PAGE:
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Tessa M. Dekker, Mahtab Farahbakhsh, Janette Atkinson, Oliver J. Braddick, Pete R. Jones; Development of the spatial contrast sensitivity function (CSF) during childhood: Analysis of previous findings and new psychophysical data. Journal of Vision 2020;20(13):4. doi: https://doi.org/10.1167/jov.20.13.4.
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© ARVO (1962-2015); The Authors (2016-present)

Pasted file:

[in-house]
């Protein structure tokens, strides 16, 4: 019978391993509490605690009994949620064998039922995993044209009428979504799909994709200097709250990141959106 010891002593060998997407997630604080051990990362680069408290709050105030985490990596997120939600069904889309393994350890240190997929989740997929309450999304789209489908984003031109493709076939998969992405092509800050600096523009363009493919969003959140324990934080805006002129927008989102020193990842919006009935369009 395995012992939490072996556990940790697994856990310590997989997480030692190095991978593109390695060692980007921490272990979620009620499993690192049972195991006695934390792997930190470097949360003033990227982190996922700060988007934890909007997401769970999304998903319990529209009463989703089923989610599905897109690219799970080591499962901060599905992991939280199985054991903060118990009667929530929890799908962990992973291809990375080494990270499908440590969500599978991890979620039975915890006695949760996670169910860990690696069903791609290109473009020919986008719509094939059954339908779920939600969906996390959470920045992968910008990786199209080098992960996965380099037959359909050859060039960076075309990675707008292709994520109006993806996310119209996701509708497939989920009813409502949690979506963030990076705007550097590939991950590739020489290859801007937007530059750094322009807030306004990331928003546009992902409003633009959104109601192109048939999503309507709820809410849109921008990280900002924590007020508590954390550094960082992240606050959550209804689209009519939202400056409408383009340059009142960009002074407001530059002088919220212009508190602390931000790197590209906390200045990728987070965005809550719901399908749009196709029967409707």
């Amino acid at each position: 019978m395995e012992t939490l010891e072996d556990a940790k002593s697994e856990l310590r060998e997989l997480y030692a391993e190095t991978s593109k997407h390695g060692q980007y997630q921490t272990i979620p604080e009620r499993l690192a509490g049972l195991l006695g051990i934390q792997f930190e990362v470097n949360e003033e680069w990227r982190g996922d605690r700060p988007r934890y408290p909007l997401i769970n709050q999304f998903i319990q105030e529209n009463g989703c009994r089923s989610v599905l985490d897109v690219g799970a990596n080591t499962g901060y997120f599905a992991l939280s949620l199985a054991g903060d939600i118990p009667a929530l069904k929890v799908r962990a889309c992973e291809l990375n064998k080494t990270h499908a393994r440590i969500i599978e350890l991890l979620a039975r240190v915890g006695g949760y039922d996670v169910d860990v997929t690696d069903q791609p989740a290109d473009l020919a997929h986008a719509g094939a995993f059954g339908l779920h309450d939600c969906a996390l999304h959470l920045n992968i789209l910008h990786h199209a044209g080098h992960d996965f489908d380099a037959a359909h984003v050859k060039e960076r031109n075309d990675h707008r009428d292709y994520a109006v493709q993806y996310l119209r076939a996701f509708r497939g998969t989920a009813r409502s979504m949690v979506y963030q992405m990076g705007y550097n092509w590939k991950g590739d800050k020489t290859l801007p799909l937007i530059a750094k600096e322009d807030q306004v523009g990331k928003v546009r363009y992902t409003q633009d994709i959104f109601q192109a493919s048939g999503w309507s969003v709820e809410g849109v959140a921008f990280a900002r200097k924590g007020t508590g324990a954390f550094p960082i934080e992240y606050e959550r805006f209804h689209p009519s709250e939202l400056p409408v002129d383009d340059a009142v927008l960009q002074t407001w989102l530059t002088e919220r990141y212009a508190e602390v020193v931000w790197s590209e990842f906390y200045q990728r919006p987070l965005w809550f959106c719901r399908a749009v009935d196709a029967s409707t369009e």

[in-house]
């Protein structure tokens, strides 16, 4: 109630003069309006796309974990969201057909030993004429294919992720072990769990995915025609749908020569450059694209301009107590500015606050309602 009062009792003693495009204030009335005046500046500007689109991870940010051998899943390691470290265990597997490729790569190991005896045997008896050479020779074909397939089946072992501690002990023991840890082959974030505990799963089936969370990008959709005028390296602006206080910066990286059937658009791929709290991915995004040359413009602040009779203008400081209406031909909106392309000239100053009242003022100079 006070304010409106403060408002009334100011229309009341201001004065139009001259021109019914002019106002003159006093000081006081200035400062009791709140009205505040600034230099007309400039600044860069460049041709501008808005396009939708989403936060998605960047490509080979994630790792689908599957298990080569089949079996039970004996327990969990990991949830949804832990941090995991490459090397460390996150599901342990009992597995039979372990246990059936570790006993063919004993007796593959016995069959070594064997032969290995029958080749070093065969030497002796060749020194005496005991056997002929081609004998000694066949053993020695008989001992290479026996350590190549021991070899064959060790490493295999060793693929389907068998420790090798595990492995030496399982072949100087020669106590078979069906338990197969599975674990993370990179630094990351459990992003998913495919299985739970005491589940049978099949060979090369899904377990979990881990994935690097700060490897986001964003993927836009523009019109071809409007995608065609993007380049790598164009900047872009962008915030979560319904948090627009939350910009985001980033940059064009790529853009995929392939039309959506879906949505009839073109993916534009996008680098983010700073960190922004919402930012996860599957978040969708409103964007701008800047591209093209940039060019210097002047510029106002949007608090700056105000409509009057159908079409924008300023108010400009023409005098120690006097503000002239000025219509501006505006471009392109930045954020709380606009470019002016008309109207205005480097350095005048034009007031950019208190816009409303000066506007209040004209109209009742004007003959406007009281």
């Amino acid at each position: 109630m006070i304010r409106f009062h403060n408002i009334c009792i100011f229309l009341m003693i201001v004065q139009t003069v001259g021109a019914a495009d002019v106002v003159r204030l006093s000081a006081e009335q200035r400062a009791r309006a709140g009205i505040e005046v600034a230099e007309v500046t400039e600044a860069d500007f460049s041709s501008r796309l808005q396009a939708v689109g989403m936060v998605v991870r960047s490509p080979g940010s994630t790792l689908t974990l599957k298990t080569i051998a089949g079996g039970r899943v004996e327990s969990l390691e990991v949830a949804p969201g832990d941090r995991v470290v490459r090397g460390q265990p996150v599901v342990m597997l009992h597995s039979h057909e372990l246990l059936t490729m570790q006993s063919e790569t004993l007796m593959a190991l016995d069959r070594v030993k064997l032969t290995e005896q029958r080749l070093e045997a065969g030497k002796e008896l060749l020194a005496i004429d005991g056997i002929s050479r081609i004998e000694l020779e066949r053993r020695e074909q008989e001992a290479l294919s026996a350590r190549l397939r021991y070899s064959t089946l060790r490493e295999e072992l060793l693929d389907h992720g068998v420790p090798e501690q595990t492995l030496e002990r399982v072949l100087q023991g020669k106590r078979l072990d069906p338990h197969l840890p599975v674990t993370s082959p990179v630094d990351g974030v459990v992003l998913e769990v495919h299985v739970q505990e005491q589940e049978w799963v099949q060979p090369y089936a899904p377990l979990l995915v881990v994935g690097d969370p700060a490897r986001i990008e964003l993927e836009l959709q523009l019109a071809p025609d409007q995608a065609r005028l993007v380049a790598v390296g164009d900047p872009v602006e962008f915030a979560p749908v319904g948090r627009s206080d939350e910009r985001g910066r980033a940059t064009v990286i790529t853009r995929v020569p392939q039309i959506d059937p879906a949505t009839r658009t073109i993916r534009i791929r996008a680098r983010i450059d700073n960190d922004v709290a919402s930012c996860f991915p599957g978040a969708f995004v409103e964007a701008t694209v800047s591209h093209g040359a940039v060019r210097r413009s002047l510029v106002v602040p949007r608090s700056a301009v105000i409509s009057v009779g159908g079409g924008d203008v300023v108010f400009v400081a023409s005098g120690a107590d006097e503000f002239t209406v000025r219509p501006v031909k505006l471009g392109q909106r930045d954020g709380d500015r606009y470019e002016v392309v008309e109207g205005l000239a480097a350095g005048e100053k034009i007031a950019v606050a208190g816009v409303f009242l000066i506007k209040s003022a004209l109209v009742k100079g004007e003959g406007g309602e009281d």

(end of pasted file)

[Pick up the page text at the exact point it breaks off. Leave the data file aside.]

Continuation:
Although the contrast sensitivity function (CSF) changes markedly during infancy, there is no consensus regarding whether, how, and why it continues to develop in later childhood. Here, we analyzed previously published data (N = 1928 CSFs), and present new psychophysical findings from 98 children (4.7–14.8 years) and 50 adults (18.1–29.7 years), in order to answer the following questions: (1) Does the CSF change during childhood? (2) How large is the developmental effect size? (3) Are any changes uniform across the CSF, or frequency-specific? and (4) Can some or all of the changes be explained by “non-visual” (i.e. procedural/cognitive) factors, such as boredom or inattentiveness? The new data were collected using a four-alternative forced-choice (4AFC) Gabor-detection task, with two different psychophysical procedures (Weighted Staircase; QUEST+), and suprathreshold (false-negative) catch trials to quantify lapse rates. It is shown that from ages 4 to 18 years, the CSF improves (at an exponentially decaying rate) by approximately 0.3 log10 units (a doubling of contrast sensitivity [CS]), with 90% of this change complete by 12 years of age. The size of the effect was small relative to individual variability, with age alone explaining less than one sixth of variability (16%), and most children performing as well as some adults (i.e. falling within the 90% population limits for adults). Development was frequency-specific, with changes occurring primarily around or below the CSF peak (≤ 4 cpd). At least half — and potentially all — of the changes observed could be explained by non-visual factors (e.g. lapses in concentration), although possible biological mechanisms are discussed.
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